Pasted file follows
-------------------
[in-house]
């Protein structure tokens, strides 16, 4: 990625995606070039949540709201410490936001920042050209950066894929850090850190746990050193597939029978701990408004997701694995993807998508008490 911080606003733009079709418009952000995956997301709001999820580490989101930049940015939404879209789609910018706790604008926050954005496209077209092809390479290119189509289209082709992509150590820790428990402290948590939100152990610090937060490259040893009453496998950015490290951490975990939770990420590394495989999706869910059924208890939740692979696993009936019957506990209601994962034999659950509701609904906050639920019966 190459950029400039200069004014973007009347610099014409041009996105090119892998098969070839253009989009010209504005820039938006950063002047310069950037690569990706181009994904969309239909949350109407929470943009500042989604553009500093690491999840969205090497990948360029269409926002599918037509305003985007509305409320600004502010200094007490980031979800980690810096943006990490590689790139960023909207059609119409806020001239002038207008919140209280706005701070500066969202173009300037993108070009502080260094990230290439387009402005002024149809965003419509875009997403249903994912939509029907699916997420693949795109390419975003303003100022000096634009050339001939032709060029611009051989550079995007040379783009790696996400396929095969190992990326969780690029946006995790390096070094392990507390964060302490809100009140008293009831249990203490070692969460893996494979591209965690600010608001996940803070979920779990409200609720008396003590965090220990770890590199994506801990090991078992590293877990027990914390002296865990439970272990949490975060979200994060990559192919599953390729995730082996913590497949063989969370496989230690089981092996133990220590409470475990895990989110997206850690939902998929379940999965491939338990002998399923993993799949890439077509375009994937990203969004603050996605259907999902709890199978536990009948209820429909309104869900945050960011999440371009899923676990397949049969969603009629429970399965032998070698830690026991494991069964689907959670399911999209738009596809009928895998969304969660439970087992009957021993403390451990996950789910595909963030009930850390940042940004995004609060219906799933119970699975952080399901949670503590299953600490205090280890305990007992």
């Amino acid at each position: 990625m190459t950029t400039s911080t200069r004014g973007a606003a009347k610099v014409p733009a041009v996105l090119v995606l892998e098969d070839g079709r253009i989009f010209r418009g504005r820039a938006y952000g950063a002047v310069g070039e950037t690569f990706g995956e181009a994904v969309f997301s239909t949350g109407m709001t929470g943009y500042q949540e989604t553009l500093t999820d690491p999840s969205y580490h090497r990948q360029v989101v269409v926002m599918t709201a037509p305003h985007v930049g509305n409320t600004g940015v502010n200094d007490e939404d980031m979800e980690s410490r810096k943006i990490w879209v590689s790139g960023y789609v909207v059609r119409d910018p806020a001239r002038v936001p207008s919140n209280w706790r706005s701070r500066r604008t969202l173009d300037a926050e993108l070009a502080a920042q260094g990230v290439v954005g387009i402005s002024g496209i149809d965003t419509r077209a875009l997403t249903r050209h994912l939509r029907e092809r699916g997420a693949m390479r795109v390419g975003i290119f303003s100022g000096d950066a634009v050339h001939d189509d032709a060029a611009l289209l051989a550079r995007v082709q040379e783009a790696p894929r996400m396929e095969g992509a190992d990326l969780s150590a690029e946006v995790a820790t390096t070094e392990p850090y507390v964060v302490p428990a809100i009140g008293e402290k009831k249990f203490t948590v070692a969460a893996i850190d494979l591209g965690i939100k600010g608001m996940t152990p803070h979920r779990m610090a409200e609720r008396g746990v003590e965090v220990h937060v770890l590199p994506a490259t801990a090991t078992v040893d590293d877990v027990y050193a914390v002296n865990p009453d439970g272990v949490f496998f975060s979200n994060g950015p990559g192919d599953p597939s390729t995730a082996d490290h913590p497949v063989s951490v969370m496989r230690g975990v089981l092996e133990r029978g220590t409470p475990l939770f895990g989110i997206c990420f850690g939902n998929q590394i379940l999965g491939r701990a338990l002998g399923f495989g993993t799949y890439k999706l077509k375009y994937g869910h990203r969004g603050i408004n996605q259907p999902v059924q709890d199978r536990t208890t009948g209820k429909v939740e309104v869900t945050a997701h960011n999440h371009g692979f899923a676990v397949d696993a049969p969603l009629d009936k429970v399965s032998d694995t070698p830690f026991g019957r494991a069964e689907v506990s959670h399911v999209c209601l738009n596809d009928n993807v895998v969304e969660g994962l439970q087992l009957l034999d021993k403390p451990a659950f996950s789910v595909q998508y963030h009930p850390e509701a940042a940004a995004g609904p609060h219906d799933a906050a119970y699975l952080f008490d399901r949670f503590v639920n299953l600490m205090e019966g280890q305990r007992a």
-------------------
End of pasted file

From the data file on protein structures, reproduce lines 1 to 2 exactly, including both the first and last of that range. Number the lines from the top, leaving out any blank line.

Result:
[in-house]
């Protein structure tokens, strides 16, 4: 990625995606070039949540709201410490936001920042050209950066894929850090850190746990050193597939029978701990408004997701694995993807998508008490 911080606003733009079709418009952000995956997301709001999820580490989101930049940015939404879209789609910018706790604008926050954005496209077209092809390479290119189509289209082709992509150590820790428990402290948590939100152990610090937060490259040893009453496998950015490290951490975990939770990420590394495989999706869910059924208890939740692979696993009936019957506990209601994962034999659950509701609904906050639920019966 190459950029400039200069004014973007009347610099014409041009996105090119892998098969070839253009989009010209504005820039938006950063002047310069950037690569990706181009994904969309239909949350109407929470943009500042989604553009500093690491999840969205090497990948360029269409926002599918037509305003985007509305409320600004502010200094007490980031979800980690810096943006990490590689790139960023909207059609119409806020001239002038207008919140209280706005701070500066969202173009300037993108070009502080260094990230290439387009402005002024149809965003419509875009997403249903994912939509029907699916997420693949795109390419975003303003100022000096634009050339001939032709060029611009051989550079995007040379783009790696996400396929095969190992990326969780690029946006995790390096070094392990507390964060302490809100009140008293009831249990203490070692969460893996494979591209965690600010608001996940803070979920779990409200609720008396003590965090220990770890590199994506801990090991078992590293877990027990914390002296865990439970272990949490975060979200994060990559192919599953390729995730082996913590497949063989969370496989230690089981092996133990220590409470475990895990989110997206850690939902998929379940999965491939338990002998399923993993799949890439077509375009994937990203969004603050996605259907999902709890199978536990009948209820429909309104869900945050960011999440371009899923676990397949049969969603009629429970399965032998070698830690026991494991069964689907959670399911999209738009596809009928895998969304969660439970087992009957021993403390451990996950789910595909963030009930850390940042940004995004609060219906799933119970699975952080399901949670503590299953600490205090280890305990007992």